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CSDevNet highlights Urgency in Addressing Open Defecation Crisis for Sustainable Development

A photo of a young girl in Makoko, one of the Lagos communities where open defecation is worsening environmental pollution
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Snip shot of webinar participants as CSDevNet highlights Urgency in Addressing Open Defecation Crisis for Sustainable Development

The Climate and Sustainable Development Network (CSDevNet) highlights urgency in addressing open defecation crisis for sustainable development in Nigeria.

This was done in an advocacy webinar held in commemoration of the World Toilet Day 2023, themed: “accelerating positive change for more hygenic and inclusive toilet facilities.”

In a pivotal segment of the webinar, experts delved into the alarming prevalence and adverse impact of open defecation in Nigeria. The webinar emphasised the imperative to address this crisis within the broader framework of sustainable development.

The two panellists, Mr Aliyu Sadiq (Co-founder, Ecocykle Ltd.) and Mr Musa Ibrahim (United Nations Land and Drought Hero, Eleven-Eleven-Twelve Foundation) presented stark facts and statistics, revealing the pervasive nature of open defecation in Nigeria.

According to World Bank, 39% of households in the rural areas of Nigeria lack access to at least basic water supply, while only half have access to improved sanitation and almost a third (29%) practice open defecation – a fraction that has marginally changed since 1990.

WaterAid statistics adds that Nigeria is the worst country in Africa and the third worst globally for urban
sanitation with more than 58 million urban dwellers (67.2% of the population) living without access
to a safe, private toilet.

The detrimental effects on public health, environmental degradation, and the impediment to achieving sustainable development goals were underscored during the webinar. Both Aliyu and Musa shared their initiatives aimed at tackling this issue head-on.

Mr Aliyu presented his groundbreaking “Pet Bottle – Toilet Project,” an initiative that takes a creative approach to address open defecation, especially in primary schools.

A photo of Mr Aliyu Sadiq’s “Pet Bottle – Toilet Project” under construction

The project focuses on creating low-cost, eco-friendly toilets using recycled pet bottles. Aliyu highlighted the success of the project in providing a practical and sustainable solution to the sanitation challenges faced by schoolchildren.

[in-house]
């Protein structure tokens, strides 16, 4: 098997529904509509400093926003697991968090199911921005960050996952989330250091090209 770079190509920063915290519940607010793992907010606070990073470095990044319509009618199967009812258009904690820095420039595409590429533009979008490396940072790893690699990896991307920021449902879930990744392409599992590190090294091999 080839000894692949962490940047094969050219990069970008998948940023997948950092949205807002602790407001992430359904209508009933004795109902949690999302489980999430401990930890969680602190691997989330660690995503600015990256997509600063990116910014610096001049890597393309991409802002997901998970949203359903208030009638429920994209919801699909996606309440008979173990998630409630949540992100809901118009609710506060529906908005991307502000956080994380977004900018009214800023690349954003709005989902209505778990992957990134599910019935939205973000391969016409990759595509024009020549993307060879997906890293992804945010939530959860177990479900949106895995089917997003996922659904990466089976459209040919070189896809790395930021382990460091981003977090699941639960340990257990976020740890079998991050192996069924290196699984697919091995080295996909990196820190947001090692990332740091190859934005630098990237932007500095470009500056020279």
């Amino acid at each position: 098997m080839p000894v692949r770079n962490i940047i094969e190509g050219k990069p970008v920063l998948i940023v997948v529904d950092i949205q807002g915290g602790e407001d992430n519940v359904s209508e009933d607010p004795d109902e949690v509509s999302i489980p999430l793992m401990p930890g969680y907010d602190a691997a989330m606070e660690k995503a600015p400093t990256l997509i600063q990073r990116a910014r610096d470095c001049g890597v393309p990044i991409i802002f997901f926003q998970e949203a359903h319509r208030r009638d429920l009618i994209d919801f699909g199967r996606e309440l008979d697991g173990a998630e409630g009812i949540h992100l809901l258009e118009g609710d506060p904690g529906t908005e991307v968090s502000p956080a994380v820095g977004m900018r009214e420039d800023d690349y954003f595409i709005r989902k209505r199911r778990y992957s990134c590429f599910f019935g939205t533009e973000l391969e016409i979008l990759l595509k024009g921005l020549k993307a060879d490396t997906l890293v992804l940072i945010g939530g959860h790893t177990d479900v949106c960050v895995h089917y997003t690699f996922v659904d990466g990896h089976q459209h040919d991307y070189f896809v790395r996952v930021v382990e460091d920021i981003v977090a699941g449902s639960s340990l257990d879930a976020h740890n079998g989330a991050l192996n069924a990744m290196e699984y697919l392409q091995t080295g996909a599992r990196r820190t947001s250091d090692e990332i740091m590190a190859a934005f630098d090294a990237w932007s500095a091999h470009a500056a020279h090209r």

Musa, the other esteemed panellist, provided insights into the Clean Nigeria campaign’s role in combatting open defecation. He emphasised the campaign’s multifaceted strategy, incorporating waste management, renewable energy, and sustainable agriculture practices. AndΒ stressed the campaign’s commitment to raising awareness and mobilising communities to adopt responsible sanitation practices.

The discussion expanded to explore holistic solutions to the open defecation crisis. The panellists highlighted the critical need for robust infrastructure and its regular maintenance to ensure the success of sanitation initiatives. Inclusivity, particularly addressing the needs of individuals with disabilities, emerged as a key consideration in designing and implementing sanitation facilities.

The integration of technology was also discussed as a powerful tool in the fight against open defecation. Initiatives such as creating a mobile app to help people locate the nearest toilets were proposed, aiming to enhance accessibility and promote responsible sanitation practices.

The host, Jiata Ekele, brought attention to the intersectionality of open defecation issues with the reproductive health of young girls and women. Jiata emphasised the urgent need to recognize and address how inadequate sanitation facilities disproportionately affect the health and well-being of these vulnerable populations.

A photo of a young girl in Makoko, one of the Lagos communities where open defecation is worsening environmental pollution (Credit: Tribune)

In conclusion, the CSDevNet webinar provided a platform for in-depth discussions on open defecation, positioning it as a critical impediment to sustainable development in Nigeria.

The initiatives and solutions presented by the panellists, coupled with the insightful remarks, underscored the collective commitment needed to overcome this challenge and pave the way for a healthier, more sustainable future for all.

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